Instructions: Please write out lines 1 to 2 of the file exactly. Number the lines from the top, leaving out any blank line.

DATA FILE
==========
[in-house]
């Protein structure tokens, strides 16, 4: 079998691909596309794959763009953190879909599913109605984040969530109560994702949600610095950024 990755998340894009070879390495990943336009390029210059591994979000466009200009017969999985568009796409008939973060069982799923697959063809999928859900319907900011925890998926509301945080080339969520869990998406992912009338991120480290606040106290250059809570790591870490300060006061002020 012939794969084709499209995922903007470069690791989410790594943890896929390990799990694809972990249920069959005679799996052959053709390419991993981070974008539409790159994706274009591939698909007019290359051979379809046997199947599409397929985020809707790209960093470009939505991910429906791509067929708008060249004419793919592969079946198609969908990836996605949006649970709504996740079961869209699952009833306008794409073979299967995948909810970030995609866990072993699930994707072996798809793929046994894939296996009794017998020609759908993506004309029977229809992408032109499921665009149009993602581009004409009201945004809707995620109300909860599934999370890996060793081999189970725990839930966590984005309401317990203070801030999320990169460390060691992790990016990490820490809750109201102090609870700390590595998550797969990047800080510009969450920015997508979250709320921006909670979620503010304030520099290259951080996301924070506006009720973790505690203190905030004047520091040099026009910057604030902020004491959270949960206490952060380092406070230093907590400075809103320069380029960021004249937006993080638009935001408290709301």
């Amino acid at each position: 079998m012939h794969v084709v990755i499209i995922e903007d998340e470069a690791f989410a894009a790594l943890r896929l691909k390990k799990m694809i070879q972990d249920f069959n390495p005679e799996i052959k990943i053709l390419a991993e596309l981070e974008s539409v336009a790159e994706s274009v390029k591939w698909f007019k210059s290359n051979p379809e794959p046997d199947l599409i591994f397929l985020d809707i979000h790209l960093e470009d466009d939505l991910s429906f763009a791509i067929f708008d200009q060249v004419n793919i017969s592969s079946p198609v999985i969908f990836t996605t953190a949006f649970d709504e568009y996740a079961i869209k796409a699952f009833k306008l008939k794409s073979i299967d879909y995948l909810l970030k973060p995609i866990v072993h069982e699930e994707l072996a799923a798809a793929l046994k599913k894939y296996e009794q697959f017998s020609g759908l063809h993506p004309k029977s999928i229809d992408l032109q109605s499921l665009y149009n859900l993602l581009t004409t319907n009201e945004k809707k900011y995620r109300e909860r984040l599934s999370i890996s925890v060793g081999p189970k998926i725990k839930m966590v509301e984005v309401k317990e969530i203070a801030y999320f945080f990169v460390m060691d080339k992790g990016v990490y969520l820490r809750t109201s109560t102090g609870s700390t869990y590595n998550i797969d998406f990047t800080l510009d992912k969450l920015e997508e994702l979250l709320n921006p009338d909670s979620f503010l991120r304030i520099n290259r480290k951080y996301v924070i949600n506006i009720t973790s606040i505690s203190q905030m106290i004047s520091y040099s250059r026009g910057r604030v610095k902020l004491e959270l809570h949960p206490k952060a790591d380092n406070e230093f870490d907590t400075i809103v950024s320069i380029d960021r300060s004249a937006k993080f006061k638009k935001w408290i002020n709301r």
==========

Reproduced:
[in-house]
């Protein structure tokens, strides 16, 4: 079998691909596309794959763009953190879909599913109605984040969530109560994702949600610095950024 990755998340894009070879390495990943336009390029210059591994979000466009200009017969999985568009796409008939973060069982799923697959063809999928859900319907900011925890998926509301945080080339969520869990998406992912009338991120480290606040106290250059809570790591870490300060006061002020 012939794969084709499209995922903007470069690791989410790594943890896929390990799990694809972990249920069959005679799996052959053709390419991993981070974008539409790159994706274009591939698909007019290359051979379809046997199947599409397929985020809707790209960093470009939505991910429906791509067929708008060249004419793919592969079946198609969908990836996605949006649970709504996740079961869209699952009833306008794409073979299967995948909810970030995609866990072993699930994707072996798809793929046994894939296996009794017998020609759908993506004309029977229809992408032109499921665009149009993602581009004409009201945004809707995620109300909860599934999370890996060793081999189970725990839930966590984005309401317990203070801030999320990169460390060691992790990016990490820490809750109201102090609870700390590595998550797969990047800080510009969450920015997508979250709320921006909670979620503010304030520099290259951080996301924070506006009720973790505690203190905030004047520091040099026009910057604030902020004491959270949960206490952060380092406070230093907590400075809103320069380029960021004249937006993080638009935001408290709301």